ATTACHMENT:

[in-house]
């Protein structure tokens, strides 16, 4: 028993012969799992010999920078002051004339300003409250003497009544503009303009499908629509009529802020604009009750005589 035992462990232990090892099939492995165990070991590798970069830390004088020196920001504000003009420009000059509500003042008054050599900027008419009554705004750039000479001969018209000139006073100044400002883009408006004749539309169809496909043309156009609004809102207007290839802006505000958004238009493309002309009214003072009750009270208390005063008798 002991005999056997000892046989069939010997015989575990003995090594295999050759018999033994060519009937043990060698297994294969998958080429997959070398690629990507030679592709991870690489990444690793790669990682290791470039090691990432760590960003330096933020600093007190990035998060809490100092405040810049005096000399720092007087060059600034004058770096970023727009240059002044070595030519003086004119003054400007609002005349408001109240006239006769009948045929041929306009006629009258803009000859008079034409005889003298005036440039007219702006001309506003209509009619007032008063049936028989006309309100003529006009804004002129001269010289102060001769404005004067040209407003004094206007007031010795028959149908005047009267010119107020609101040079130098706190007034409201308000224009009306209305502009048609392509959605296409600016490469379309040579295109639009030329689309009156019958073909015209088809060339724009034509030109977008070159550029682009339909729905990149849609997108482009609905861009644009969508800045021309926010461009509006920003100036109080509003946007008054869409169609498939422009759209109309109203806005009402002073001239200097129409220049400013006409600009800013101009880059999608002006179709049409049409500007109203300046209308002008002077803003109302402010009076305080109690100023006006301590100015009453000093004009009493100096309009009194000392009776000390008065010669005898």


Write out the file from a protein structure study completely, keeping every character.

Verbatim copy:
[in-house]
């Protein structure tokens, strides 16, 4: 028993012969799992010999920078002051004339300003409250003497009544503009303009499908629509009529802020604009009750005589 035992462990232990090892099939492995165990070991590798970069830390004088020196920001504000003009420009000059509500003042008054050599900027008419009554705004750039000479001969018209000139006073100044400002883009408006004749539309169809496909043309156009609004809102207007290839802006505000958004238009493309002309009214003072009750009270208390005063008798 002991005999056997000892046989069939010997015989575990003995090594295999050759018999033994060519009937043990060698297994294969998958080429997959070398690629990507030679592709991870690489990444690793790669990682290791470039090691990432760590960003330096933020600093007190990035998060809490100092405040810049005096000399720092007087060059600034004058770096970023727009240059002044070595030519003086004119003054400007609002005349408001109240006239006769009948045929041929306009006629009258803009000859008079034409005889003298005036440039007219702006001309506003209509009619007032008063049936028989006309309100003529006009804004002129001269010289102060001769404005004067040209407003004094206007007031010795028959149908005047009267010119107020609101040079130098706190007034409201308000224009009306209305502009048609392509959605296409600016490469379309040579295109639009030329689309009156019958073909015209088809060339724009034509030109977008070159550029682009339909729905990149849609997108482009609905861009644009969508800045021309926010461009509006920003100036109080509003946007008054869409169609498939422009759209109309109203806005009402002073001239200097129409220049400013006409600009800013101009880059999608002006179709049409049409500007109203300046209308002008002077803003109302402010009076305080109690100023006006301590100015009453000093004009009493100096309009009194000392009776000390008065010669005898």